Tuesday, December 15, 2015
A typical day at the VA Clinic
The smaller one was cramped but wasn't over crowded and did it's best to treat you (as much as a Government run health care service could). Initially when I started going you came up to the desk and spoke to an actual person, later on they decided to speed things up by using touch screen kiosks. To the older veterans this was witchcraft and I agreed with their assessment. Case in point I had to help this elderly World War II vet who had no idea what he was doing, use the touch screen because the front desk was apparently too busy to take the man's information in person. Forget that he fought and risked his life. No, the hen clucking conversation at the front desk is way too important.
Imagine that for a moment. A veteran of World War II who is in his late 80s or early 90s being told to use a touch screen to sign in for his appointment. The VA has gone to new heights not to deal with people. You have to use the touch screen. So I would sit there and have to answer the same questions before I could see my medical provider.
The questions always the same, are there any weapons in the home, are you at risk, do you drink, do you smoke, on and on and on. Questions that would make anyone raise an eyebrow to why do you need this information. Of course I lie to the questions asked mainly because I and most other veterans do not trust any of them.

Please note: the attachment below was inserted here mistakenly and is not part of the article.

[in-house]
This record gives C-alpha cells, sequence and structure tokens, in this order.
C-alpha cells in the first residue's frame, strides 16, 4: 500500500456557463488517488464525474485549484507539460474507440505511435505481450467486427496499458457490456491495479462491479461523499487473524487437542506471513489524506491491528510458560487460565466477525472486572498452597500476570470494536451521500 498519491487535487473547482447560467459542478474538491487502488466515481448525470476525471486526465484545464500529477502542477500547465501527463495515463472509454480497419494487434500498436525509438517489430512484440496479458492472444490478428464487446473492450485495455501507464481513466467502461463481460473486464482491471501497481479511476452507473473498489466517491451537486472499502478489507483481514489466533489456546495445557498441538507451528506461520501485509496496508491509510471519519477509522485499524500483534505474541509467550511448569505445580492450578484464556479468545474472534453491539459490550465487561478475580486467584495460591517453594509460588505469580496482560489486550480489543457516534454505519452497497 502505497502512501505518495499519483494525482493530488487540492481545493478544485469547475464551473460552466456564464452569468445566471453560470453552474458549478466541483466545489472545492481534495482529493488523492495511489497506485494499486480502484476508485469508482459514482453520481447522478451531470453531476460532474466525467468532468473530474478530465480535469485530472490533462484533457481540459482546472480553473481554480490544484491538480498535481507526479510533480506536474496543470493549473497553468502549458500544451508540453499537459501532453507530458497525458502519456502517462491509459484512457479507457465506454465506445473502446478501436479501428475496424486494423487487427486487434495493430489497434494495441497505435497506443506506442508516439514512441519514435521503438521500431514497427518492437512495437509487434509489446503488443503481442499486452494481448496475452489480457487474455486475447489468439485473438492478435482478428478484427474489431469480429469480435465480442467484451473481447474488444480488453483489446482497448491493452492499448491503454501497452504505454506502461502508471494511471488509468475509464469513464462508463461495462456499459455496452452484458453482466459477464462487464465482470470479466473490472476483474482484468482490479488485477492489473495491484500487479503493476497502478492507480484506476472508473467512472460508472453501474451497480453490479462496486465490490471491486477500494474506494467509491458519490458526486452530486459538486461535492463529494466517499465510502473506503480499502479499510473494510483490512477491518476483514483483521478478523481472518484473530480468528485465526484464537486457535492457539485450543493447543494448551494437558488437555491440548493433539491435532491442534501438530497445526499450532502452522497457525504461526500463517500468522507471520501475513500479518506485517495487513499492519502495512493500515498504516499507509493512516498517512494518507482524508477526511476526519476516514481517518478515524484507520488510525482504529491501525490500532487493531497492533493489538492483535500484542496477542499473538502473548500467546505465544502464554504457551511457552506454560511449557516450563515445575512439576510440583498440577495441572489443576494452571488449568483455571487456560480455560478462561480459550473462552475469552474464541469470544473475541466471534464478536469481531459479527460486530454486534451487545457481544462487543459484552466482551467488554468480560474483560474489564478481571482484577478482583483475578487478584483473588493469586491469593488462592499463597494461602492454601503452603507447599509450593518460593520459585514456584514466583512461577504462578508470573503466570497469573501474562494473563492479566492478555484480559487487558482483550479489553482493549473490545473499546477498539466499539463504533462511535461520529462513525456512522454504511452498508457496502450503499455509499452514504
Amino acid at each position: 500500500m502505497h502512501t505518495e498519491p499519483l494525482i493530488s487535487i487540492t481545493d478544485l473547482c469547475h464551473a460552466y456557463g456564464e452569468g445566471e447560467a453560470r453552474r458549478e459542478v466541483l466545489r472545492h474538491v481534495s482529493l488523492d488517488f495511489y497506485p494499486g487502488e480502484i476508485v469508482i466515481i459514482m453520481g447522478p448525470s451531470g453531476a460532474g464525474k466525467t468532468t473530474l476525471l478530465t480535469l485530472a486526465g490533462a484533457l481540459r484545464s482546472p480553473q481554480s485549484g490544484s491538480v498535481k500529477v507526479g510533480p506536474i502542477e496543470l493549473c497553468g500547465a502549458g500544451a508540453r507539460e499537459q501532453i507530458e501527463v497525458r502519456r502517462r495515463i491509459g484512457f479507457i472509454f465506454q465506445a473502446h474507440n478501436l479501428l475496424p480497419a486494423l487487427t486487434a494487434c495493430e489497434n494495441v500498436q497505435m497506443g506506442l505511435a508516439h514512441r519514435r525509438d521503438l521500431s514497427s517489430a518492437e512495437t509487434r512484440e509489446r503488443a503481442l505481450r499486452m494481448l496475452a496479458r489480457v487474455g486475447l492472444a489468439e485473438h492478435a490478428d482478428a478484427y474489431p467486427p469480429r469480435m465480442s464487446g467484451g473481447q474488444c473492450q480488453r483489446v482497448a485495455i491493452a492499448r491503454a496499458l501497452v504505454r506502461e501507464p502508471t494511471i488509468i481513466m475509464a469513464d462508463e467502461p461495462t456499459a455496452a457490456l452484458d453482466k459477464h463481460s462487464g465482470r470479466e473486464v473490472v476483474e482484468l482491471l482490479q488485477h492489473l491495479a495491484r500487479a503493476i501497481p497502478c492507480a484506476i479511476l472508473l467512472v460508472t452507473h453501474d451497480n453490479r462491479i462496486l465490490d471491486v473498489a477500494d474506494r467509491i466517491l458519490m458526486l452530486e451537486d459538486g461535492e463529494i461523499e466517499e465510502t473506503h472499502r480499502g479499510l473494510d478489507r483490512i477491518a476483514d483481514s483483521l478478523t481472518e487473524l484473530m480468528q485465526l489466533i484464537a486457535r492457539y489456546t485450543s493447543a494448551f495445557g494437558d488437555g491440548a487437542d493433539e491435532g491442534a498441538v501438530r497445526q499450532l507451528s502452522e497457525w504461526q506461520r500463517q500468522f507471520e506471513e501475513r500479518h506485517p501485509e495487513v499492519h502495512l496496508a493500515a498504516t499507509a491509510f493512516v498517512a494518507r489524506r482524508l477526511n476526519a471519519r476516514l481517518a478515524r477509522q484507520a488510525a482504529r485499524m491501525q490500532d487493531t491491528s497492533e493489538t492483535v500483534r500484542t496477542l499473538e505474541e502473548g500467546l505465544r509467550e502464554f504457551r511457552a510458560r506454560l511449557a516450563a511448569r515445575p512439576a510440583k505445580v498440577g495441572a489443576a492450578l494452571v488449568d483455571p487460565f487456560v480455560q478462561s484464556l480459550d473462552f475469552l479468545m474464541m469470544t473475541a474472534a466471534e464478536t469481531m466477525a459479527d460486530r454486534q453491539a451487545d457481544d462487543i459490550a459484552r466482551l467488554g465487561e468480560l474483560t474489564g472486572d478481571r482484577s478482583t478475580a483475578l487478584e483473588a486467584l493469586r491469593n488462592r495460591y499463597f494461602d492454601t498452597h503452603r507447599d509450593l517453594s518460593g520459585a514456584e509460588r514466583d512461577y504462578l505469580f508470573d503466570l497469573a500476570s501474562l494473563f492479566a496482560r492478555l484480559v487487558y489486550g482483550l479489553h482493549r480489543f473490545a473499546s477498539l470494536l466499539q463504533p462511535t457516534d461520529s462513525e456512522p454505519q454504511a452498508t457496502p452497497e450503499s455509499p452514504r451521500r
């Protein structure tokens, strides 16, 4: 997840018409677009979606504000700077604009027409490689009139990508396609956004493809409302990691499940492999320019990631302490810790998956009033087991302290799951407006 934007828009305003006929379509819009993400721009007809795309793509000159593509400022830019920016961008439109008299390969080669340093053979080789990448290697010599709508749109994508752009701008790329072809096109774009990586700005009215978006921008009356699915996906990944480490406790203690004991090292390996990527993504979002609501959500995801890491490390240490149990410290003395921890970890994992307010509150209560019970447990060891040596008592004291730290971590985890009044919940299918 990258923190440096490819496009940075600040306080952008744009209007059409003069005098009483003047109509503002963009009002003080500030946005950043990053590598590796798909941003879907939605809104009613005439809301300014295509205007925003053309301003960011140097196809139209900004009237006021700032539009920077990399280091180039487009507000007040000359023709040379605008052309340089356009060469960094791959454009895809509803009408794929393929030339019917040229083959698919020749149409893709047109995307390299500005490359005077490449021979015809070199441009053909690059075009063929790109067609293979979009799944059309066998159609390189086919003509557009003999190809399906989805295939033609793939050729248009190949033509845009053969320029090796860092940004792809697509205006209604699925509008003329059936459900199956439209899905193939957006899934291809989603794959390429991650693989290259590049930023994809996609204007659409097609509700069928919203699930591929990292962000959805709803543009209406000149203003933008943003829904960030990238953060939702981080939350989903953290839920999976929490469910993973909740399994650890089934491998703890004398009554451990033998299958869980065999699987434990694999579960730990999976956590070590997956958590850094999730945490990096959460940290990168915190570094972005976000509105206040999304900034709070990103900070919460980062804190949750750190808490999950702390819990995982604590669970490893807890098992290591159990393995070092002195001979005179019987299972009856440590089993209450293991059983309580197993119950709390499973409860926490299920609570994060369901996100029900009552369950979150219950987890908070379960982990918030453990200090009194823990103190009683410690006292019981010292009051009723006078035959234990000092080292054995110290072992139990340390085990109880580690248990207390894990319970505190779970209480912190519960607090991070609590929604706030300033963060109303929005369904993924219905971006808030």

Then you go in to see the medical provider and God forbid if anything other than what is documented is wrong with you. If that happens you have to wait longer and then receive an appointment months down the road to the main VA medical center which usually involves a long drive and always the possibility of your condition becoming worse.
Now as I said before I went to the new clinic just built. It was your typical VA clinic, the same cold, drab Government white painted walls, the same pretend cushioned chairs, and the same attitude presented to anyone seeking medical attention. When you walk in you have to go to the touch screen kiosk even though there are administrative people at the front desk. When you walk up they look at you like you have a screw loose then direct you to the touch screen. After that I actually got lost because the atrium was big with lots of chairs and doors I had no idea where to sit until one of the admins saw me struggling. I sat down and saw as I always do veterans of different ages, some with amputations, others sleeping, and some who are sad with a drawn, worn look.
Nurses come out and call names. One man who could barely hear and had a hearing aid went up to the nurse after his name was called four times, and she joked by asking him if he was deaf. My turn was next and I was shuffled in, asked the same questions as before, refilled my prescriptions, given a return appointment, and thrown out just like that. It happens to every veteran at least at that clinic. At this clinic there was no Christmas tree, no decorations, no mention of the holidays just a dreary, cold, waiting room with so called medical providers who just don't give a damn.